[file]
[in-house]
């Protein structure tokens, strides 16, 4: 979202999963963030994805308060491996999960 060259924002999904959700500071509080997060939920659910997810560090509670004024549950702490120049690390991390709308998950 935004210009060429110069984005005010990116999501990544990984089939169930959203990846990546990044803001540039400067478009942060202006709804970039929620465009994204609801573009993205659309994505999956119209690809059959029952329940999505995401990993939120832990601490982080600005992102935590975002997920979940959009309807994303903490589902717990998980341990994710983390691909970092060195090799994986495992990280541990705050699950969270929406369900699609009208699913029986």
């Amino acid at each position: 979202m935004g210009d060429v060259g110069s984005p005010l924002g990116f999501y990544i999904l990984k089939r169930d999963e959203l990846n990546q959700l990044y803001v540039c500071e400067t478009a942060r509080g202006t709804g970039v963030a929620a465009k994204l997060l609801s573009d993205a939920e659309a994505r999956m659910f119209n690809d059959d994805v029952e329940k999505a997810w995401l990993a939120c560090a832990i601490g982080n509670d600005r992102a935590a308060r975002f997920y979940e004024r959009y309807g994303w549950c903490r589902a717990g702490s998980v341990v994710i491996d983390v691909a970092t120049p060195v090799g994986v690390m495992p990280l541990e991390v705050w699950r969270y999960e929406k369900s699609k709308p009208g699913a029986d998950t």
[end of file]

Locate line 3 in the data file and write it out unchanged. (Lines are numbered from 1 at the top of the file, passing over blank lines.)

């Amino acid at each position: 979202m935004g210009d060429v060259g110069s984005p005010l924002g990116f999501y990544i999904l990984k089939r169930d999963e959203l990846n990546q959700l990044y803001v540039c500071e400067t478009a942060r509080g202006t709804g970039v963030a929620a465009k994204l997060l609801s573009d993205a939920e659309a994505r999956m659910f119209n690809d059959d994805v029952e329940k999505a997810w995401l990993a939120c560090a832990i601490g982080n509670d600005r992102a935590a308060r975002f997920y979940e004024r959009y309807g994303w549950c903490r589902a717990g702490s998980v341990v994710i491996d983390v691909a970092t120049p060195v090799g994986v690390m495992p990280l541990e991390v705050w699950r969270y999960e929406k369900s699609k709308p009208g699913a029986d998950t």